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SALES STRATEGY


& T


LEAN MEAN


Doug Werner outlines the powerful impact that the


‘Lean’ protocol can have on a health club’s sales process


he health club industry has come a long way in the past 30 years, from the intimidating spit and sawdust gyms of the early 80s to


the 10,000sq m, all-inclusive ‘super clubs’ of the 21st century. During that time, operators have consistently benefited from advancements in equipment, programming, training, facility design, sales and marketing, and member services technology, with innovation and invention helping to overcome any challenges to profitability. Recently, however, the combination


of weak economic conditions and the proliferation of resilient competition across all sectors and price brackets within the market have made it harder than ever for clubs to differentiate themselves and grow. What then? When all else fails, what are the options for improving profi tability? One obvious answer is to


simply reduce operating expenses. Unfortunately this strategy frequently requires a leap of faith and can be fraught with guesswork. Done without precision, cost-cutting can easily backfi re and have the reverse effect on profi ts: as many operators have experienced, operational decisions such as cutting payroll, delaying improvements to facilities, stretching supplies or reducing marketing spend can lead to a decline in member retention or acquisition and, with it, losses to the bottom line.


48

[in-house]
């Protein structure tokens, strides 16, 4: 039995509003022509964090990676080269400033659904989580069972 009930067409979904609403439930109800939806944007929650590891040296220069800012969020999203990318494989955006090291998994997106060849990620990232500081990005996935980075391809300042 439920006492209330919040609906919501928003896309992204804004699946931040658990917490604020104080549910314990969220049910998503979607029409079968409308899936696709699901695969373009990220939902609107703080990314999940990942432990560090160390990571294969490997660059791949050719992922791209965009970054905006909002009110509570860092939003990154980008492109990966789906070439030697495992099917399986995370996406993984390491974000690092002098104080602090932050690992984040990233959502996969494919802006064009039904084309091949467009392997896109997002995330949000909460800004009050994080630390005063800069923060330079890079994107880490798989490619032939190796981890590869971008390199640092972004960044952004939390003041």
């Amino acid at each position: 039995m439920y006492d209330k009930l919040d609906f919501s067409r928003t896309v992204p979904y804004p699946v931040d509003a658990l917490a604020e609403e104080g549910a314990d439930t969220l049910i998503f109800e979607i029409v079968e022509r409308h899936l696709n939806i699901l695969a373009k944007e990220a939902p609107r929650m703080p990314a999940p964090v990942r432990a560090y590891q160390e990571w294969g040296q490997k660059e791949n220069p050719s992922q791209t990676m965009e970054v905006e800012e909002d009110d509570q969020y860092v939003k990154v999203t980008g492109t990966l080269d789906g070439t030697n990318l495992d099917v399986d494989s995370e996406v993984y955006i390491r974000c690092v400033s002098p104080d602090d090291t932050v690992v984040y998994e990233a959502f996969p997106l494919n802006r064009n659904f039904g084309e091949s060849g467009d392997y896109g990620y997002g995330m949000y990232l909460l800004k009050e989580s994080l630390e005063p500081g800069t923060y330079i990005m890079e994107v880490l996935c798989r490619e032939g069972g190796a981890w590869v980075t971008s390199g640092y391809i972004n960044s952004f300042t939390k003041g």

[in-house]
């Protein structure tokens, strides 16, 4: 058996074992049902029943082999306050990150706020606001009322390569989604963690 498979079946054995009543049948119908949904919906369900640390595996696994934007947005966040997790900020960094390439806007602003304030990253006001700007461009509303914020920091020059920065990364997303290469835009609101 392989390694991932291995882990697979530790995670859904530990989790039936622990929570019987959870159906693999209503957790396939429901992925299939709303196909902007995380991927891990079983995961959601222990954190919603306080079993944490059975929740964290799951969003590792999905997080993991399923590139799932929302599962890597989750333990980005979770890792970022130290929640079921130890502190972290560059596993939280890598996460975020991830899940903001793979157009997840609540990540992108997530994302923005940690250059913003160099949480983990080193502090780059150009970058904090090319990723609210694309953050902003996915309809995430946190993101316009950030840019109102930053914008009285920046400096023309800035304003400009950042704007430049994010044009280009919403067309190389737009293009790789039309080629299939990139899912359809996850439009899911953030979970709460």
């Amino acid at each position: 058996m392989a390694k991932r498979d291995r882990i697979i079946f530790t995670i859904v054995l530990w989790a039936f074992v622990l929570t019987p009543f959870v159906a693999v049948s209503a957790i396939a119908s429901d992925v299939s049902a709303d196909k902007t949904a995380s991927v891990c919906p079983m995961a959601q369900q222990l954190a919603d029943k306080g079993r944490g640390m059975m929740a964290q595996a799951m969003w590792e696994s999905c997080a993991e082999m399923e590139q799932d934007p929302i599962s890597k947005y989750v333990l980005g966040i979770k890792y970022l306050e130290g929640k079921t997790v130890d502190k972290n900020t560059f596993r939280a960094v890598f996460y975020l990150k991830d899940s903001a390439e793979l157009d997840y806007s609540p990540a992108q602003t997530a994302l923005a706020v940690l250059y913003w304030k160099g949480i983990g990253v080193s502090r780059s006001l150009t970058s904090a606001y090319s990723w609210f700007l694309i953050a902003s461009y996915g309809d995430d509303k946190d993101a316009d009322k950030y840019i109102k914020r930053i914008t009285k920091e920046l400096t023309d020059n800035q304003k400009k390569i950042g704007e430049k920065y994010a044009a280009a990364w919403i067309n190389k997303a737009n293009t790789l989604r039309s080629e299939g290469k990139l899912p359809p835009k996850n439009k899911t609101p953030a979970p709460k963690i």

The Lean philosophy So how can a service entity be more precise when trying to improve profitability through cost-cutting? One methodology used with great


success by thousands of manufacturing companies around the world is Six Sigma, a business discipline that focuses on ‘increased productivity through improved quality control’. Using Six Sigma, manufacturers can


closely analyse quality control – from parts and materials sourcing through to customer service – by using the knowledge of the production line personnel who actually do the work. This type of strategy goes back as far as Henry Ford and the Model T. More recently, fi rms like Toyota, Motorola, GM and even Coca-Cola have benefi ted dramatically from Six Sigma applications. But what of companies that don’t actually manufacture anything? More


Read Health Club Management online at healthclubmanagement.co.uk/digital


specifi cally, how can health clubs benefi t from the highly productive business principles epitomised by Six Sigma? Healthtrax Fitness and Wellness


in the US provides a great case study. Acknowledging the negative impact of an overly complicated membership sales system, which was hurting both sales productivity and sales associate retention, in December 2011 the health club operator turned its attention to a rapidly growing productivity philosophy known as Lean. As defi ned by James Womack, author


of Lean Thinking and founder of the Lean Enterprise Institute in Boston, US: “Lean is a set of business principles and tools used to create and deliver value as the customer defi nes it, while consuming the fewest resources possible, by fully utilising the knowledge, skills, passion and thinking of those who perform the work.” Put more succinctly, Lean


September 2013 © Cybertrek 2013


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